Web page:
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PaganSquare is a community blog space where Pagans can discuss topics relevant to the life and spiritual practice of all Pagans.

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Recent blog posts
Heathen Ancestral Wisdom to Cope With Quarantine

From mundane to woo, here’s some simple advice on what to do.

#1: Honor Your Ancestors

We’re all here because our ancestors pulled through much worse times than this.Their strength, pragmatism and a good deal of mystical knowledge are all still available to us. At this time, it’s a good idea to thank them and ask for their support. Honoring the ancestors is a core part of many polytheist paths, but it may be new to you. It doesn’t take much: raise a glass to them, say a prayer, talk to an old family photo. Keep them in your thoughts. b2ap3_thumbnail_othala_20200318-204744_1.jpg

The rune Othala (pictured at left) can really help with this,
through meditation or burning a candle inscribed with it, dedicated to the ancestors. Family is important right now. Even if you haven’t always seen eye to eye, rise above it: these aren’t ordinary times, and you need each other, but don’t tolerate—or inadvertently cause— abuse. Check in with your relatives, especially more vulnerable older folk you may not have seen for awhile. It’s also a good time to sit down and listen to those oft-ignored elders, learning the family stories, and hearing how they learned to cope.

Do this now, because you may not get another chance. While this is always true, current events just underscore this.

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Disease, Protection, and Animism: Folklore from the Past

Everyone is talking about COVID19. How could we not? My five-year-old's school has closed for two weeks, like all other schools in the state, and we're having to postpone his 6th birthday party. Like many other families, we've been spending most of our time at home, although we do plan on battling the cabin fever with some family hikes in the mountains here and there. My husband remarked today that we've never seen a situation quite like this in our lives.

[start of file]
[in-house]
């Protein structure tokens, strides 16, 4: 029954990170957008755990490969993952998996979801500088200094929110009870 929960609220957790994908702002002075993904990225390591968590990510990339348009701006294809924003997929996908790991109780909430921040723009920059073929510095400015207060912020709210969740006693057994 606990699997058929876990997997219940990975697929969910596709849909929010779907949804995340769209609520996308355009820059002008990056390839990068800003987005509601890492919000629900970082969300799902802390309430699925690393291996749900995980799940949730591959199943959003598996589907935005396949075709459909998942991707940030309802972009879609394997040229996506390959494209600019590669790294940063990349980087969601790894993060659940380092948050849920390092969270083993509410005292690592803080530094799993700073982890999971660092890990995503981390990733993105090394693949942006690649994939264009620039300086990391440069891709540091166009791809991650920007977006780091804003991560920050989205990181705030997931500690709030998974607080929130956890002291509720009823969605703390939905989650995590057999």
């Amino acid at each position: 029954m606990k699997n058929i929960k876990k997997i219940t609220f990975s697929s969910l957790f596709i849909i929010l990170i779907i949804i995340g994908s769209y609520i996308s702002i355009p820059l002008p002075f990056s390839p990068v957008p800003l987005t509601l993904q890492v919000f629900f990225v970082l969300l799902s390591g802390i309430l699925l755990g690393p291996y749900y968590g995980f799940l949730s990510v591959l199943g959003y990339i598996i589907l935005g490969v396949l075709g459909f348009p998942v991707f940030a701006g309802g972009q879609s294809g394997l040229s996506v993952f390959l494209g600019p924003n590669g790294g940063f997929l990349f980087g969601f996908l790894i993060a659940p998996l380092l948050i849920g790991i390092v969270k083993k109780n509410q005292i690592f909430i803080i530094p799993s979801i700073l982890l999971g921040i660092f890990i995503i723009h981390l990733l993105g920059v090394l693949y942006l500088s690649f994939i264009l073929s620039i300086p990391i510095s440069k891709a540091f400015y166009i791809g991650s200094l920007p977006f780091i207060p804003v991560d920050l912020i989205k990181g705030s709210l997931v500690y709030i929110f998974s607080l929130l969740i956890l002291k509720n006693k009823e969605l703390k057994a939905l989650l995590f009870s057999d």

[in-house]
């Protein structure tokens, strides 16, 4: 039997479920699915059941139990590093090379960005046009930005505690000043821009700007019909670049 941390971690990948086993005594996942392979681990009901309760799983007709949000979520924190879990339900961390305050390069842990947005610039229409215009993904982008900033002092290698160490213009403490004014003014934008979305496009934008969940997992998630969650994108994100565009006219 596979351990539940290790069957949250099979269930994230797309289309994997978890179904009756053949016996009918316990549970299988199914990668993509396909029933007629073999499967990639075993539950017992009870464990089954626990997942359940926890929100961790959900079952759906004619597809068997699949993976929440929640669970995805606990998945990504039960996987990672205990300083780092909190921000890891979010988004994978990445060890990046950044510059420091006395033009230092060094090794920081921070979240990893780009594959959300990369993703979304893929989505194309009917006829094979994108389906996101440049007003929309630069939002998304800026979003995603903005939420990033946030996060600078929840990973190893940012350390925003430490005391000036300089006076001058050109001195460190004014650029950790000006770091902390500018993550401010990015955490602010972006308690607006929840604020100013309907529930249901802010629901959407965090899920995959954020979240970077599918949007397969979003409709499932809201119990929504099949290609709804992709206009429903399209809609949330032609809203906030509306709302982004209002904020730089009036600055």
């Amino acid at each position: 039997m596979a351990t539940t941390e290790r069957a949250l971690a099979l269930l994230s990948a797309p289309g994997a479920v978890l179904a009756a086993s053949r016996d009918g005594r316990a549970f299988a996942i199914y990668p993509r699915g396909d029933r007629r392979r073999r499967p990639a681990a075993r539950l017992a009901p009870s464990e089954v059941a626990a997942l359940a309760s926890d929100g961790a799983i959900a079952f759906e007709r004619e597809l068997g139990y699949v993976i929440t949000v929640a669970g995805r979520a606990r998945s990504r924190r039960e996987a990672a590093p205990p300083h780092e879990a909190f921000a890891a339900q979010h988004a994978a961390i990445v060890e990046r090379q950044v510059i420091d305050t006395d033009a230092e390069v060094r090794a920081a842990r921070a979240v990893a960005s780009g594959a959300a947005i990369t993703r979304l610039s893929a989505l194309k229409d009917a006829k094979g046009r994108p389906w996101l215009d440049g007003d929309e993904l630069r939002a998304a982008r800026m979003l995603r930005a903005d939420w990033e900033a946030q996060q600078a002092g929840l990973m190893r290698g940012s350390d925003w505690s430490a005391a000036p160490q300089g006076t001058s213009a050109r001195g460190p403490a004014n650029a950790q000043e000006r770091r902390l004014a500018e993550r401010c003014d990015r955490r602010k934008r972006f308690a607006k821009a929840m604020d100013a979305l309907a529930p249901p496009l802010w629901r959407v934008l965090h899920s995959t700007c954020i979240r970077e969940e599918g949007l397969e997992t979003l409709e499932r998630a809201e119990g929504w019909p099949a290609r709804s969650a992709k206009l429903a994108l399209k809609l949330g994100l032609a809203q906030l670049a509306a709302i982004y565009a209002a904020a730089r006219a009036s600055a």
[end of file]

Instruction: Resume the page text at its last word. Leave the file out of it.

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Posted by on in Culture Blogs
Mother Root

As I'm walking into the store to get more onions and garlic (some hoard toilet paper; hey, we all have our own priorities) I think: While I'm here, I might as well pick up a couple bags of pota—.

I'm halfway into the thought before I realize my mistake.

Of course, there's nary a spud to be had. They've even removed the pallet where the bags of potatoes are usually piled.

Some love pasta, some love bread. I like both, but I'm a witch of the Tribe of Witches, and witches are potato-eaters from way back.

Why witches and potatoes? Well, they're survival food, as hordes of panicked potato-hoarding Americans can readily attest. Easy to store, easy to cook, they're nutritious, delicious, and excellent belly-fillers. But there's more to the story than that.

They say that back when they first brought potatoes into the village, they said: Hey, look at these goofy-ass tubers from the New World. They're called 'potatoes.' You can eat them, really you can: here, see?

The cowans all shrank back. Are you kidding? they said. Those are nightshades; nightshades'll kill you.

The witches, however, who knew their nightshades, came closer, intrigued.

You can eat these, you say? we said. Here, let me see that.

I grew up knowing that there are certain things that you always have to have in the house: bread, salt, onions, garlic, potatoes. Not to have at least a little of each is terrible bad luck.